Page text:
Some injury luck across the offensive line coupled with continued development from the offense’s playmakers could lead to top-10 fantasy production from Murray in 2019 (and beyond).

And thanks to his dual-threat ability — which has historically produced a rare ceiling/floor combination — I’m more than willing to take him ahead of QBs like Carson Wentz, Russell Wilson and Drew Brees. Ian Hartitz

Jared Goff, Los Angeles Rams

Goff’s underwhelming performance during the 2018 playoffs might’ve left a sour taste, but his body of work over the past two regular seasons deserves some credit.

  • Passing yards: 8,492 (No. 5 among 39 QBs with 10-plus starts since 2017)
  • Yards per attempt: 8.2 (No. 4)
  • Adjusted yards per attempt: 8.5 (No. 3)
  • Touchdowns: 60 (tied for No. 4)
  • Touchdown rate: 5.8% (No. 8)
  • Interception rate: 1.8% (No. 9)
  • Quarterback rating: 100.8 (No. 6)
  • Fantasy points: QB7
  • Fantasy points per game: QB10

Of course, Goff’s lack of rushing ability is far from ideal. But fantasy football investors should heighten their exposure to Goff when he’s at home. Per our FantasyLabs NFL Trends tool, Goff has averaged 24.1 DraftKings points per game with a +6.8 Plus/Minus and a 68% Consistency Rating at home compared to 16.8 PPG with a -0.8 Plus/Minus and a 40% Consistency Rating on the road over the past two seasons. Ian Hartitz

Cam Newton, Carolina Panthers

Targeting quarterbacks who are recovering from offseason shoulder surgery isn’t usually recommended, despite Andrew Luck’s success in 2018. Still, Newton’s ability to heavily influence games on the ground, combined with a plethora of playmakers capable of thriving in Carolina’s quick-hitting passing game, could make him a huge fantasy football bargain.

Plus, his ridiculous rushing ability will always be an issue for defenses, and he’s a problem that’s nearly impossible to solve when he’s also at his best as a passer. Ian Hartitz

Carson Wentz, Philadelphia Eagles

Wentz finished 2018 as the QB17 in fantasy points per game (min. eight starts) after finishing 2017 as the QB2.

He isn’t exactly free at his current average draft position as the QB9, but his enhanced weapons and recent history of elite fantasy play makes his ceiling much higher than similarly-valued quarterbacks like Philip Rivers and Jared Goff.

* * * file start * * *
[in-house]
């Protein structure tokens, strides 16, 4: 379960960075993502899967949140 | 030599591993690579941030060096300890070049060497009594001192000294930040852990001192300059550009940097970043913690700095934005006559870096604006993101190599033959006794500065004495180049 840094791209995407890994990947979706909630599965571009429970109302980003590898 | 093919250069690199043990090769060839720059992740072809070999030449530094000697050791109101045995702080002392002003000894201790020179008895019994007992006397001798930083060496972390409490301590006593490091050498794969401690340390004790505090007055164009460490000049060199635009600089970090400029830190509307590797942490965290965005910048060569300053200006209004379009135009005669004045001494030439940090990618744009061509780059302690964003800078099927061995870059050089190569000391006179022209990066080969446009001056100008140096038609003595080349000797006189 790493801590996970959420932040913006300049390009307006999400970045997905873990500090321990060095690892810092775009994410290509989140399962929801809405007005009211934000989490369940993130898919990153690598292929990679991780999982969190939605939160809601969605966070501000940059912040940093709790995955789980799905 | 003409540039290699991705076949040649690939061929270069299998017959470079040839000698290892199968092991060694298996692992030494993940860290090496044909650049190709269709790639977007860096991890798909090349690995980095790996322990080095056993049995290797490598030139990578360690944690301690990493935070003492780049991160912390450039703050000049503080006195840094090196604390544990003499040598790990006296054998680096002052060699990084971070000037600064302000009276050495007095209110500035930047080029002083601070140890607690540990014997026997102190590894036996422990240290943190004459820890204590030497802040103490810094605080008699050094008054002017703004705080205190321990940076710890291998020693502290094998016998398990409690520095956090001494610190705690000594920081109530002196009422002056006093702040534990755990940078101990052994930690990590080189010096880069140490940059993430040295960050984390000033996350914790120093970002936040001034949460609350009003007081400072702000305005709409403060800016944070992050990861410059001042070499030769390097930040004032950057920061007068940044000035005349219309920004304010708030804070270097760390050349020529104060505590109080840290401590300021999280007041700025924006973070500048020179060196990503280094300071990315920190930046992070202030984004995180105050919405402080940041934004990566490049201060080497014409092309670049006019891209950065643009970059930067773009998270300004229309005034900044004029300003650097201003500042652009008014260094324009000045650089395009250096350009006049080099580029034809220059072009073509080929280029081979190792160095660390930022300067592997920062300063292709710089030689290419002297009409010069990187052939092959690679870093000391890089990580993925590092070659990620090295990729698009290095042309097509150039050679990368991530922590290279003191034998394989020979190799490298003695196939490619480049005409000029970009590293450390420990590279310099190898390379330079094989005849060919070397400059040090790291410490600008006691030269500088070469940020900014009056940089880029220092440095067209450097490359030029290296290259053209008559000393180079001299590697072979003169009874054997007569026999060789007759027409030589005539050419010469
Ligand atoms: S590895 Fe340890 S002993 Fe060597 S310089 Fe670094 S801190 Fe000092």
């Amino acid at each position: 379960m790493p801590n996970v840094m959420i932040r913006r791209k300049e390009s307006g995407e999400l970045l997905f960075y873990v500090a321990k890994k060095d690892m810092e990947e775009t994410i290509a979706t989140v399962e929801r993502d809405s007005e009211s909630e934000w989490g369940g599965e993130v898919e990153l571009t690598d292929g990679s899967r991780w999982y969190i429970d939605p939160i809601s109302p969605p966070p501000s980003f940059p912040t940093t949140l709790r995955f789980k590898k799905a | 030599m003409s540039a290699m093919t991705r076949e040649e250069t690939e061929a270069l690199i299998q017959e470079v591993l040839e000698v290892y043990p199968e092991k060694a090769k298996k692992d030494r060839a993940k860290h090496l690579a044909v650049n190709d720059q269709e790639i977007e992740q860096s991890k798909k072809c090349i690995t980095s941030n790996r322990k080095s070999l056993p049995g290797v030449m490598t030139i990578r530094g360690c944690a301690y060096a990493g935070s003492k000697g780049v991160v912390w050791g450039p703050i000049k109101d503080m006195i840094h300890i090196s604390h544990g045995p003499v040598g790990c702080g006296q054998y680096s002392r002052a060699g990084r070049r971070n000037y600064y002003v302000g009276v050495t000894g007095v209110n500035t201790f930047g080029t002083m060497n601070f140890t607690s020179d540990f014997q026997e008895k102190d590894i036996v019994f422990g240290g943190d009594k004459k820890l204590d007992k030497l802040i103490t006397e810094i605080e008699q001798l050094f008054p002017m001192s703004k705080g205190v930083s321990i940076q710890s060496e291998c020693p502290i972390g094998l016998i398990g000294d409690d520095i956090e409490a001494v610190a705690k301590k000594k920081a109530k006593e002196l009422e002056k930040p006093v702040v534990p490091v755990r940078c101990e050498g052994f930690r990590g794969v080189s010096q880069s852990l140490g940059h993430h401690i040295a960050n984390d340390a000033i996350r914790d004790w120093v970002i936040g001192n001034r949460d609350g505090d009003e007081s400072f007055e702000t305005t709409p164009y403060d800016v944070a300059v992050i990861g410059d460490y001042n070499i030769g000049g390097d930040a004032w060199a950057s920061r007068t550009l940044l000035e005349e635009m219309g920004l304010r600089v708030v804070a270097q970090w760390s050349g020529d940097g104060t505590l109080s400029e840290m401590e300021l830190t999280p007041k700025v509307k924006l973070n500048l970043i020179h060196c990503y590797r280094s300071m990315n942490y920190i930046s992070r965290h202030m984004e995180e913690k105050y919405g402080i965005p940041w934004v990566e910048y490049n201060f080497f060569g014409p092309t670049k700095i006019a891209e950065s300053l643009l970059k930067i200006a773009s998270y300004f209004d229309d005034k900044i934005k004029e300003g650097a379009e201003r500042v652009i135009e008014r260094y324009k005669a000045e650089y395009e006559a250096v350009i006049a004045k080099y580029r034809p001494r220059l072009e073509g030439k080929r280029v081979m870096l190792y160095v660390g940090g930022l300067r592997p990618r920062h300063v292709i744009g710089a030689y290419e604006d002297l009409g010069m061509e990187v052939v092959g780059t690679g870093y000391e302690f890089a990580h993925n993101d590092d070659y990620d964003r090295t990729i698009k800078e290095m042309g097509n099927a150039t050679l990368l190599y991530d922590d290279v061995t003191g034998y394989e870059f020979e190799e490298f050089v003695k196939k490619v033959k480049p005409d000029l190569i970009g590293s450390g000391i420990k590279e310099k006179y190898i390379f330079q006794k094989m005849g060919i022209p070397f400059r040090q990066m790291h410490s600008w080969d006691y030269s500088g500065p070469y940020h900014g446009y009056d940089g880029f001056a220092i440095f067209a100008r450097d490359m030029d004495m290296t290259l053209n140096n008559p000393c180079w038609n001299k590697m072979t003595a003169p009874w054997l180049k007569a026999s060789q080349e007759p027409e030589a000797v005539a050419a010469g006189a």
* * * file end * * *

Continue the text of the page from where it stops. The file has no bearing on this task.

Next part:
This should be a make-or-break year for Wentz. Ian Hartitz

Joe Nicholson-USA TODAY Sports. Pictured: Russell Wilson

Russell Wilson, Seattle Seahawks

It was a miracle that Wilson was able to finish last season as the QB9 with only 427 pass attempts and zero rushing touchdowns. There’s almost no way he can maintain that efficiency, but any regression he suffers there, he might be able to salvage with an increase in volume.

It’ll be a bit of an uphill battle as Pete Carroll/Brian Schottenheimer clearly want to be a run-heavy team. But if the defense takes a step back, it could force their hand and Wilson could end up somewhere between his 2017 and 2018 seasons, where he put up the second-highest percentage of weekly top-five finishes at the position with 37.5%. Sean Koerner

Jameis Winston, Tampa Bay Buccaneers

Winston finished last season as the QB9 in fantasy points per start despite having to constantly look over his shoulder at a flaming-hot backup and a coaching staff that was actively trying to keep its jobs.

A better culture and overall offense under Bruce Arians could help Winston smash his current average draft position as the QB13. The Bucs’ loaded group of wide receivers and tight ends should also help his chances of finally taking his game to the next level. Ian Hartitz

Dak Prescott, Dallas Cowboys

Prescott is once again being undervalued in fantasy football.

His ability to consistently find the end zone as a rusher, combined with improved efficiency as a passer, makes him one of 2019’s premier late-round quarterback options. There’s little debate that he’s been a better quarterback with Amari Cooper, and Prescott’s unique ability on the ground once again makes him a good bet for fantasy production. Ian Hartitz